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LawBiz® TIPS – Week of December 29, 2015

LawBiz(r) newsletter

Look to yourself and family first and the business will take care of itself as you cherish the last few days of 2015.

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Think You Want to Raise Fees?: Think Again

Lawyers will want to—and should—raise their fees at various times throughout their careers. However, the time is not always right for raising fees, and it is important to know when NOT to raise fees.

Client Says No

If the client resists a fee increase, and either the client or the matter being handled is important to you, think seriously about balancing your economic interests with your personal desire. If, after conscious deliberation, you want to continue the work with this client, first seek to obtain an agreement to a fee increase at a certain date in the future.

Client Under the Gun

What if you are on the eve of trial or in the midst of a sensitive negotiation? Never use the sensitivity of time to raise fees. Your client will see it as attempted extortion and will accept it, if at all, only with great hostility. And that will lead inevitably to bad-mouthing.

Acceptance of Retainer

If you have already agreed to a retainer, you should not raise fees. Most retainers are intended to cover the entire cost of the matter or to be a monthly retainer to cover services without reference to hours worked. In these circumstances, clients will be annoyed if you say you cannot work more this month because the hours already worked exceed your original estimate. That is the nature of a retainer: it is intended to be a fixed sum. You keep the difference when you work less than you estimated, and the client benefits when you work more than you estimated. Clients will be miffed if you seek to modify the arrangement in midstream. If the work continues to be out of balance with the retainer for an extended time, raise the issue with your client before increasing the retainer.



Think You Want to Raise Fees?: Think Again

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LawBiz® Registry: Buy or Sell Your Practice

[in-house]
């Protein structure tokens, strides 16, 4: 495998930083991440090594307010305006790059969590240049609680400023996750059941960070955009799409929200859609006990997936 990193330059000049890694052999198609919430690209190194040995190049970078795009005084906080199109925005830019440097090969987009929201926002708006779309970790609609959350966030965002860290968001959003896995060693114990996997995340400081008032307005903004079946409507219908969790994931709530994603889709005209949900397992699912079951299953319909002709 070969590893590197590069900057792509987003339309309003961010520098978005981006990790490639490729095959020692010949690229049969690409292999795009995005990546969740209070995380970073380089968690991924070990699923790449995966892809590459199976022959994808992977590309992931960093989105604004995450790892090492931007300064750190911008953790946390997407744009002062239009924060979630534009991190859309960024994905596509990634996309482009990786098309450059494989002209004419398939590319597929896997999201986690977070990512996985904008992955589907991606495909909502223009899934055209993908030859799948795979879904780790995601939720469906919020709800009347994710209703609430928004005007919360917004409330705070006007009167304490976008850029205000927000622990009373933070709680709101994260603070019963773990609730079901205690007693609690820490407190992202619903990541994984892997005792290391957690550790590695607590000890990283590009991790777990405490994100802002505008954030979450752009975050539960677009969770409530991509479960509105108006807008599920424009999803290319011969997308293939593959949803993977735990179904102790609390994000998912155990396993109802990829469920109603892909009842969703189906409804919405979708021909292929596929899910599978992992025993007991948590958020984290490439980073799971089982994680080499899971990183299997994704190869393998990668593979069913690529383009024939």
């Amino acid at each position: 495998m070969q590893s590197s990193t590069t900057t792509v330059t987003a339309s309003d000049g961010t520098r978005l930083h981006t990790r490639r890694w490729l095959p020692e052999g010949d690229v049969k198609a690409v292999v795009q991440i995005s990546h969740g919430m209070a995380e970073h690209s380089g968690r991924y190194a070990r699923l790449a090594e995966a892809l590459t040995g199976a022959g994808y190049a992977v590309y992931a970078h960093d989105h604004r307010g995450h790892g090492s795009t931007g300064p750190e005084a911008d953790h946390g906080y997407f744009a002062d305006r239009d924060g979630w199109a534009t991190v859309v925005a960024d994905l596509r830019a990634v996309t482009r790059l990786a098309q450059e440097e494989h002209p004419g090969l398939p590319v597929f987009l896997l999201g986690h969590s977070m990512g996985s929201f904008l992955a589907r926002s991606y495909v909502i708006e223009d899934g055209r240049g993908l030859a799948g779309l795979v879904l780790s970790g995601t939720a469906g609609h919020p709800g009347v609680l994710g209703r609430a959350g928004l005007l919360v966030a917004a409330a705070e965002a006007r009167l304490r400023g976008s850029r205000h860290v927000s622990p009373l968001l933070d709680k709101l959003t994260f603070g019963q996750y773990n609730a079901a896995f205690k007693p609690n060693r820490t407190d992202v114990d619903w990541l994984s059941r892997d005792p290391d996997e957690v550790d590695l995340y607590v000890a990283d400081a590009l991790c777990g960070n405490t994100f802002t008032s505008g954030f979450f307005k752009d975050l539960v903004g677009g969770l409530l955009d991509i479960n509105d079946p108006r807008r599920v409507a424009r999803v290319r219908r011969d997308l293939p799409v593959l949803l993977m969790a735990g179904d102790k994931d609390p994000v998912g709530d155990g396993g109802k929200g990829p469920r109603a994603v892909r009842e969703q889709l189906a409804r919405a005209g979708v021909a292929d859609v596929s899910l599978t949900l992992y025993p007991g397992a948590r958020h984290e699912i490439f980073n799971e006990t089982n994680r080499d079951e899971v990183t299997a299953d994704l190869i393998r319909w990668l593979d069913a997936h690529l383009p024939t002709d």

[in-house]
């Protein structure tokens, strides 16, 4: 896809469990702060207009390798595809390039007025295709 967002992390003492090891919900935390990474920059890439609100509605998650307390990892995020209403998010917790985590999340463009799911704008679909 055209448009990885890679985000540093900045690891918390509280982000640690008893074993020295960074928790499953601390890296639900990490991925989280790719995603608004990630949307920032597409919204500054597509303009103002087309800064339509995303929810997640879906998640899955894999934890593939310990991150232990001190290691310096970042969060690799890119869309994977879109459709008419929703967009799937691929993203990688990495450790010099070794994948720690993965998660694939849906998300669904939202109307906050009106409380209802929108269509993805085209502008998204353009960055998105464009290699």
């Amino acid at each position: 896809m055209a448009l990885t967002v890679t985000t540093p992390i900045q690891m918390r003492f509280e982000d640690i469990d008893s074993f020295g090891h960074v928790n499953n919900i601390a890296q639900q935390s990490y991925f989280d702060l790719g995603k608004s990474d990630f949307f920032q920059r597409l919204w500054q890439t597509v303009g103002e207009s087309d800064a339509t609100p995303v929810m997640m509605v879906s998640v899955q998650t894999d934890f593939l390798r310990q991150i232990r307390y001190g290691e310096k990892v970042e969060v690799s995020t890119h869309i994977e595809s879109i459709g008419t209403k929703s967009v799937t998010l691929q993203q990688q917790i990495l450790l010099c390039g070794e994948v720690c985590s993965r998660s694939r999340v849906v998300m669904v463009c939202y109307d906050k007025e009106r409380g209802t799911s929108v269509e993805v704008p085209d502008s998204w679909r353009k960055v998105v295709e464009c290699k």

Ed Poll on YouTube

Buy or Sell Your Practice 

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New Life After Law Coaching Program



"Ed Poll created and presented your three-day workshop "Starting, Operating, Growing and Profiting from the Practice of Law" for our Law School, the Continuing Legal Education Committee and the Washington Law School Foundation. Ed's professional management skills and presentation talents provided our alumni and students with an outstanding program. The evaluations, both oral and written, were excellent and demonstrated that his audience agreed. One evaluator was particularly appreciative of the thought-provoking and interesting new concepts. Another said, "I have a much better understanding of what I'm to do -- I'm energized. Thank you!" Ed had a major impact on the future of our attendees; this is a unique quality and we are most appreciative of his efforts to create such an interesting and informative program. I enjoyed working with him and look forward to doing so again."

John F. Rapp
Director, CLE
University of Washington

"Ed Poll's efforts resulted in the success of our Mid Year CLE Program event. During the planning stages of this Mid Year Program, the Section's leadership indicated that if 75 lawyers attended the program, it would be considered a success. With our program attendance at over 100 attendees, the leadership clearly is very pleased with our efforts and want to continue bringing programs to the solo and small firm practitioner. We look forward to this challenge of making the Mid Year Program a regular event."

Lee S. Kolczun, Chair
Sole Practitioners and Small Firms Committee
American Bar Association


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